Oil and gas will have a role to play in driving the energy transition, with companies making strategic decisions about how to tackle emissions and tackle climate change.
Electricity is going to play a major part in providing an increasing amount of the world’s energy, not least from the rise of EVs, but it cannot do all the heavy lifting.
Environmental Defense Fund vice president Mark Brownstein, speaking on the third episode of Road to ADIPEC, said the hydrocarbon industry should focus on “zero and low carbon molecules”.
Electricity cannot do everything that we require, he said. “We don’t have the technology to fully utilise electricity in all the places we need to decarbonise,” citing examples such as shipping, aviation and heavy industry.
As a first step, the energy industry must improve the way in which it handles natural gas.
“Controlling methane emissions is job one. Any amount of methane emissions into the atmosphere today has major consequences for the planet,” Brownstein said. Natural gas accounts for more than one third of the world’s warming, he said, resulting from human activities.
Technology is set to play an ever increasing role in tackling emissions, as more scrutiny comes to bear. Drones, sensors and satellites can all play a part in helping the industry understand where the problems exist and how to tackle them.
Much of the media discussion on reducing emissions focuses on the IOCs, but NOCs an even more important role, given their higher production and their access to reserves.
NOCs “in particular need to be engaged” in discussions around tackling emissions, Brownstein said. “We’ve seen companies like ADNOC step up and make commitments to reduce methane emissions,” he noted, such as the Oil and Gas Methane Partnership (OGMP).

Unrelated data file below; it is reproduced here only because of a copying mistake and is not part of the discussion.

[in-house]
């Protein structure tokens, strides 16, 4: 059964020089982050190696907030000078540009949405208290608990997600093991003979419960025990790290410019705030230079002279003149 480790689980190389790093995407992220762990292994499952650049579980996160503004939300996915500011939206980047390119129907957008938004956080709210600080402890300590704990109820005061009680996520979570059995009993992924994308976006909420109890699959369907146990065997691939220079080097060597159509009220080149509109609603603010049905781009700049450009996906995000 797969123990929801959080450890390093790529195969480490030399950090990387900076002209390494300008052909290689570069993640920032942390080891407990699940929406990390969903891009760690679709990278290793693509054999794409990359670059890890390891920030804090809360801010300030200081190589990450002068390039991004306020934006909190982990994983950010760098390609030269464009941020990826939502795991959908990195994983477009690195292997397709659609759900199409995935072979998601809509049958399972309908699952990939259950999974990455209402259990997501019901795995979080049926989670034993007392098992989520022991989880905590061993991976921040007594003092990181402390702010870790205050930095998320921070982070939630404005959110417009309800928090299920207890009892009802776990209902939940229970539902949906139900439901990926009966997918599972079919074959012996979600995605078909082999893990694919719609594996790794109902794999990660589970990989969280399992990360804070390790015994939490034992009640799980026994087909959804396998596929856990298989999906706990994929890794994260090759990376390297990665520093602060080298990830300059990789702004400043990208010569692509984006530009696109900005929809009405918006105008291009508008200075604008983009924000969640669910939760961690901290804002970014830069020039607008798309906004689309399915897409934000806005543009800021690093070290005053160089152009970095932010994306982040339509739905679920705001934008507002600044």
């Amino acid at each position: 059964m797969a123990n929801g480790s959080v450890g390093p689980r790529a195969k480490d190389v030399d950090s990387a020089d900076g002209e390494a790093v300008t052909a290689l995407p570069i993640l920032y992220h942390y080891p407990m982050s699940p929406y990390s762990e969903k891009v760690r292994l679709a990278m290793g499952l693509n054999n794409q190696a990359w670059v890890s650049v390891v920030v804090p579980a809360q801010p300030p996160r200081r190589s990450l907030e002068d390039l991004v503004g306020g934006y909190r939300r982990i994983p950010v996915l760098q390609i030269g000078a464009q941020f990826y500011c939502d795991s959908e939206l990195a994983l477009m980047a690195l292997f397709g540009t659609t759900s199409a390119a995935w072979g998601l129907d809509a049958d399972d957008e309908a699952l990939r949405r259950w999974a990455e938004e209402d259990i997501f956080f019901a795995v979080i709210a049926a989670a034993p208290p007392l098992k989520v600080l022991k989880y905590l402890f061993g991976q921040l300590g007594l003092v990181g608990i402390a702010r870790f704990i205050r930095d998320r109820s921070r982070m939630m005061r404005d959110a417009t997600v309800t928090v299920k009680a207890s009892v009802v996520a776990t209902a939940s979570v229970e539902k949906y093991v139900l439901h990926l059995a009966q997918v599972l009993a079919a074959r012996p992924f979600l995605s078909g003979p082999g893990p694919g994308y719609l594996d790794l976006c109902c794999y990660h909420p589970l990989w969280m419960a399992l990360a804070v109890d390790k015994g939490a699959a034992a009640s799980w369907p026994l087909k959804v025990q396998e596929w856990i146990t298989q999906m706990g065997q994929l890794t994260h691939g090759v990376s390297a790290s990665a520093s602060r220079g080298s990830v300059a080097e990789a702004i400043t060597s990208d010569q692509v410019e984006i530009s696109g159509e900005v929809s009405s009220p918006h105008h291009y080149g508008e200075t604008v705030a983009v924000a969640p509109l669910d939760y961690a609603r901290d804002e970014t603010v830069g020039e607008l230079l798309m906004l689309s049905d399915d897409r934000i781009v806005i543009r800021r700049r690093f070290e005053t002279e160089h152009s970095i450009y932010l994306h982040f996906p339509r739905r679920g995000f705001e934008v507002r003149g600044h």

“We need more national oil companies to follow that example.” Brownstein said he hoped that ADNOC CEO – Sultan Al Jaber – may use his position as president of the upcoming COP28 to lead that discussion.
The next step will be hydrogen. Over the last three years, interest in hydrogen peaked, with breathless suggestions that this would be a cure all to tackle the industry’s woes.
“The industry is beginning to confront the fact that they need to get past the buzzwords,” Brownstein explained. It was seen as a “magic elixir” but is starting to be seen in more measured terms.
Amid a shift to hydrogen, the industry must ensure that emissions are minimised. “Hydrogen nonetheless has a powerful impact on the climate. It’s a very small molecule and it’s tricky to handle, we don’t know how much hydrogen goes missing in production, transportation and use.”
Hydrogen, of course, is expected to provide solutions to the decarbonisation challenge in a number of different ways, including via ammonia, methanol and e-fuels.
“Getting hydrogen right is critical to getting that whole suite of alternative fuels,” he said.
One area ripe for progress is how hydrogen is qualified. For simplicity’s sake, colours are used, such as green for hydrogen from renewable resources and blue from natural gas with carbon capture.
This is a broad brush approach though. As the sector evolves, there is likely to be more focus on quantifying the actual carbon emissions, which will provide much needed differentiation.
As Brownstein noted, “blue hydrogen cannot achieve anything approaching low carbon if the feedstock is coming from methane with a high emission rate.”
Listen to the third episode of Road to ADIPEC here. Mark Brownstein will be speaking at the event.
ADIPEC this year has the theme of “decarbonising faster together”. It begins today and will run until October 5 in Abu Dhabi’s ADNEC.